Are YOU ready for a 1930’s strength recession?
There is a growing chorus of predictions that we are about to have or may already be in a recession of a strength and depth not seen since the 1930s’.
Seeing the events unfolding all around us, this is not surprising.
- Food prices have been on the way up and are not showing any signs of stopping their climb.
- Corporations are tightening belts and as usual one of their first targets would be reducing employment costs by way of mass layoffs.
- A number of the big banks are walking around with hat in hand seeking infusions of capital to stay afloat.
Many of the personal finance bloggers (myself included) and probably many of the financial journalists around would not have gone through or were too young to fully appreciate the difficulties of the 30’s Depression. I guess the best lessons would be scenes from movies as opposed to books or articles. After all a picture does say a 1,000 words.
For me, reading JD’s post on his review of the book “A Tree Grows in Brooklyn” transported me mentally to the time of 1901. I would strongly recommend that we should all read JD’s excellent post again and soak in very sound financial advice.
You may have heard the story of a frog which was put into hot water. It immediately jumped out. When the same frog was put into room temperature water and the water slowly heated up, it stayed there till it died. An economic recession also works in much the same way. Slowly it envelopes us and before we know it, we are down and out!
I think there are enough experts saying that this depression scenario is a given, and enough saying that times are different now, so the recession won’t be so bad.
Whatever the final expert opinion may be, rather than being the frog in slowly heated up water, it should be mandatory for us to prepare and run through a checklist to see how well prepared we are.
Going through the blogs and other articles on preparing for a recession, a reasonable checklist seems to be :-
a) Cut down fixed expenses, especially debt payments
My family has already taken the first step towards achieving this by selling of one of our assets, a house we have had for the past 16 – 17 years. The proceeds of which are earmarked for some serious debt reduction.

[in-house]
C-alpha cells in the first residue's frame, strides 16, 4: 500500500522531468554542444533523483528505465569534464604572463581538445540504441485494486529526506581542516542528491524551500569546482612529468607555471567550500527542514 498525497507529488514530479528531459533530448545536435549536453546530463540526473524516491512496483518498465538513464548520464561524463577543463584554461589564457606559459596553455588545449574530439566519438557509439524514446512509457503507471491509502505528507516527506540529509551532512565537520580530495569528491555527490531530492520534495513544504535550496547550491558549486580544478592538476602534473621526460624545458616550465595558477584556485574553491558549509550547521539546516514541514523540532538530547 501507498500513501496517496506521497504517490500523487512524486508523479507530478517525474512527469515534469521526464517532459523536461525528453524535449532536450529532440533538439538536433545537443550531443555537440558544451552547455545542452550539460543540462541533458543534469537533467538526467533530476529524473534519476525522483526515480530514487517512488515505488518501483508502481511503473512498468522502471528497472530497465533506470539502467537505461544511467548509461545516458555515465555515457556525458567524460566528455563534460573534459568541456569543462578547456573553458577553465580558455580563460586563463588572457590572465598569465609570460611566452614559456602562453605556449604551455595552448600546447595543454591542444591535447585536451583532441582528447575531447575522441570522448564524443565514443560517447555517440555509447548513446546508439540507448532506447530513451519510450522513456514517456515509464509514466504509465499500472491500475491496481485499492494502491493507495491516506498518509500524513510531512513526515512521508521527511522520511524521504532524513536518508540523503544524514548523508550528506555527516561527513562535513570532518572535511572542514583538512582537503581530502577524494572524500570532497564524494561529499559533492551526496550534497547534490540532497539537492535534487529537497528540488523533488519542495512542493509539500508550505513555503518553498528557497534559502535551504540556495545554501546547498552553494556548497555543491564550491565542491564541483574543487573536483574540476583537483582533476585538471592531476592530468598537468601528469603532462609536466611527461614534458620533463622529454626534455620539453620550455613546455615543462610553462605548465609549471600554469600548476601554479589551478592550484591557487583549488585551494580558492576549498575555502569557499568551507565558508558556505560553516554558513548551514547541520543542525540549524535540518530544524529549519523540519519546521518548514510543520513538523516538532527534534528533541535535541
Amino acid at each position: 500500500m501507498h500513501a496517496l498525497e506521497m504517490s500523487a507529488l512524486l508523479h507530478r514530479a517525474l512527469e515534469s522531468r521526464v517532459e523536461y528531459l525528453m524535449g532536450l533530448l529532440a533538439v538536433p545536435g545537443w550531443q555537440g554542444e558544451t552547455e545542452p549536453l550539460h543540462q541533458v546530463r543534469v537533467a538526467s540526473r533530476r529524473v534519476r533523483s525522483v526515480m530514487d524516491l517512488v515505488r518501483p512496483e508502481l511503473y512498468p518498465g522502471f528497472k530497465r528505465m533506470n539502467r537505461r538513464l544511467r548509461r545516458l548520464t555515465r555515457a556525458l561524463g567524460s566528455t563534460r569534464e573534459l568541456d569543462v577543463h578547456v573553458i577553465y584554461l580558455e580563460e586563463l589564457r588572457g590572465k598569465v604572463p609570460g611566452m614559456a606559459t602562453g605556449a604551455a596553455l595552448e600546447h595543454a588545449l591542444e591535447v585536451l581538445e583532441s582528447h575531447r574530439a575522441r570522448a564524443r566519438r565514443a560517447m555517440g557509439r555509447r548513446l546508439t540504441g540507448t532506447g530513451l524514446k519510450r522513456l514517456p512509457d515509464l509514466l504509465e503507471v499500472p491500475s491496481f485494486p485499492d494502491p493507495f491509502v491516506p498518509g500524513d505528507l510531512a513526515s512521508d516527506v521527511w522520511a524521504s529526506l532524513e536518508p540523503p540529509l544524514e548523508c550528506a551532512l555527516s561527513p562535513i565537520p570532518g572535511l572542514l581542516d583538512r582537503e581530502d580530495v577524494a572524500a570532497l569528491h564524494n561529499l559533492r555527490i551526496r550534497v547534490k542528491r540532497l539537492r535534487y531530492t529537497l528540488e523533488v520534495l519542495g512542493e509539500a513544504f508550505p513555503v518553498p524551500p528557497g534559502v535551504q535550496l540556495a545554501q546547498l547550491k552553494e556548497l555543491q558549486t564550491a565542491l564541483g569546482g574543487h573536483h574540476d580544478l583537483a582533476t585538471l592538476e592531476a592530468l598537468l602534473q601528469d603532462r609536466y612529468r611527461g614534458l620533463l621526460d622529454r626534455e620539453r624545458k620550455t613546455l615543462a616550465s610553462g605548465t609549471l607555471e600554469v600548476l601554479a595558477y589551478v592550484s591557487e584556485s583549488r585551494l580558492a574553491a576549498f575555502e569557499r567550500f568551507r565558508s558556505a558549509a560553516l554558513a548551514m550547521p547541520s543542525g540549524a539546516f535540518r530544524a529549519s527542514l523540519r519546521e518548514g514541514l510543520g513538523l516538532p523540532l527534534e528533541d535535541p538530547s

b) Practice frugality to the hilt.
Blogs like Lynnae’s Being Frugal (see her post on frugal tips to survive a recession) and other posts like GLBL’s suggestions on how to save on groceries should become staple reads for all of us. Tips learned should be applied to bring down the cost of meeting our needs. Of course all wants should be postponed to a later time.
c) Aim for and become as indispensable as you can at your workplace
d) Cultivate skills that will be in demand.
We have started a goat farm. Though it has been said that handyman skills like plumbing, electrical repair work, etc will be of particular use, since people will try to stretch out the useful life of their property, I think being a vendor of food products via our goat farm will be useful.
e) Reduce the dependence on the money economy.
I particularly liked this statement I read in Wise Bread. Growing some of our own food, making our own clothes, doing our own cooking, own laundry, barter etc may be classified here. We intend to grow our own vegetables and raise chickens also on the farm. I think this should help bring our monthly food bill considerably.
f) Have a healthy emergency fund
My emergency fund has been somewhat depleted due to some unexpected expenses as well as additional investment on the farm. My wife and I have made provisions to replenish it from the proceeds of the sale of the house.
g) Stockpile medications and Independent Health insurance
I have some ongoing medication costs. Since reading about the generic alternatives I have changed “brands” and the cost has gone down considerably. I don’t intend to seriously stockpile the medication, as I carry about 3 month’s requirements currently and will replenish once it goes to two months. We have always had our own health insurance, so there is no dependence on my employer.
Having never experienced the financial effects of a recession directly, much less a 1930’s grade one, I am not really sure how I’ll fare raising myself and my family, if one hits.
For now, I just want to prepare mentally for the worst.
For obvious reasons, this is a popular topic and other more knowledgeable bloggers have also written their views. Some examples are listed below.
iii) KC Lau’s How a recession happens and 8 tips to prepare for it
iv) Money Central’s How to prepare for a recession
v) The Wastrel Show’s How I am preparing for the proposed Recession
vi) Wise Bread’s Preparing for a recession
vii) The Digerati Life’s Recessions and the State of our Economy
Picture Credit: Google Images